So last night I got to be in the first audience to view the film Memoirs of a Geisha. That was a cool experience. The film is pretty good, and I think anyone who's enjoyed the book will like seeing the characters and situations come to life. Poor J, who hadn't read the book, wasn't as happy. The trouble was with the first act (her childhood), which was much too long. But we understand we saw a work in progress, so maybe they'll tighten it up.
At one point Ziyi Zhang and Michelle Yeoh are sitting there having a conversation and I leaned over to J and suggested they start fighting a la Crouching Tiger. He said, "That's the only thing that can save this movie."
But once she becomes a Geisha things get interesting. They do that regular obnoxious movie thing of having everyone speak English with accents (if they're supposed to be speaking their own language, they wouldn't have accents!). Except the opening scene, which for some unexplainable reason is in Japanese without subtitles. Then they just switch to English once she arrives in the city, and suddenly this kid can speak perfect English! Wow!
Well, anyway, if you see the movie and they've changed that, you can give me credit. Wouldn't be hard to dub in English over the opening scene and keep everything consistent.
Apart from my little nit picks, it's a gorgeous movie, making Japan look positively other-worldly (although some of it was obviously shot in Hawaii - we recognized the Blue Hawaii beach). The colors, costumes, settings, and music are all superb, Oscar-worthy. The performances are quite good but I couldn't get past how Chinese all the actors look. I think the director thought Americans wouldn't be able to tell they weren't Japanese, but it was pretty obvious to me. Maybe just b/c I've seen the actors playing their own nationality in so many other films. But come on - Michelle Yeoh just does not look Japanese!
The best parts are those that evoke the rhythms/visuals of Chicago (Rob Marshall directed both). There's a great training sequence and an amazing dance sequence, both of which you can tell were fun for the director.
I'm just not sure he's got his pacing right. And he needed to reign in the actors - much of the drama is over-the-top, including some of the performances. And the blue contacts in Ziyi's eyes keep moving around when she cries which is really weird.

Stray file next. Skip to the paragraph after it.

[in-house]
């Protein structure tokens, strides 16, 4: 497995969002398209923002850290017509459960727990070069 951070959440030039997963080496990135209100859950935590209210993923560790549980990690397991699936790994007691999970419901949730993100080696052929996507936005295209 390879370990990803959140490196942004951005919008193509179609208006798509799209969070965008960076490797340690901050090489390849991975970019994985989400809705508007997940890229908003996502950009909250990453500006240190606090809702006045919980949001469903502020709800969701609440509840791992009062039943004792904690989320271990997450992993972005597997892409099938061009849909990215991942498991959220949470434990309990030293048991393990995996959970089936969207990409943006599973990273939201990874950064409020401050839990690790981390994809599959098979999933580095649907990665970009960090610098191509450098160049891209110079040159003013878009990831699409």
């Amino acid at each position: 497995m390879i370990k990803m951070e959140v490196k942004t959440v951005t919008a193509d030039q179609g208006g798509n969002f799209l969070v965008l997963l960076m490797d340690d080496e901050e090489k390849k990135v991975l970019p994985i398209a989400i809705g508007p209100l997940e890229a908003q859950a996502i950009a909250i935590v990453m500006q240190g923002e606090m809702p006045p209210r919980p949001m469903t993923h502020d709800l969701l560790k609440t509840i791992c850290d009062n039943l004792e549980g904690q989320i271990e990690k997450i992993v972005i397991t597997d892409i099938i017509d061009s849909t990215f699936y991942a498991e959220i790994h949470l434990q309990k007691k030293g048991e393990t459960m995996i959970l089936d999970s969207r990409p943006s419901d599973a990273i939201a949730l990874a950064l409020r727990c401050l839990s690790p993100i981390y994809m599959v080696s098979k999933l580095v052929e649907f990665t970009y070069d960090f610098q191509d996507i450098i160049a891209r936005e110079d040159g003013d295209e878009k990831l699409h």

But anyway, I wrote all this in my comment card, so we'll see what they fix. I would highly recommend the film to fans of the book and of Japanese culture (although there's not nearly as much dwelling on the fascinating cultural elements as in the book - wish they'd spent more time on that than on some of the drama). People like J, who haven't read the book, are going to find parts boring. Heck, even I got bored a couple of times.
But then they'd hit you with something gorgeous so it was okay. Well it's worth seeing for free, anyway. Just kidding, I'm not saying don't see it. But it's probably not the best film of the year.
That honor still goes to Batman, IMHO.
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Oh, I am SOOO jealous that you go to see the film already. I just saw recently that they were making it into one. I read the book years ago and LOVED it so I can't wait until it comes out. I might need to refresh myself by reading the book again.
Glad to hear that it was good in spite of the things you mentioned in your comments.
i really enjoyed the book until i heard an interview with the woman whose story the book was based upon. apparently the author went beyond what he communicated to her he would describe and also by identifying her in the thank you section, opened her up to ostracization by the geisha and former geisha communities.
apparently the whole lifestyle is supposed to very mysterious and secretive and his book basically destroyed that. plus she claims that he made several embellishments (such as the whole story of auctioning off her virginity, etc).
thats not to say that i didnt find the story fascinating, its just sad that the woman who he credits its success to isnt happy with what he did with her story.
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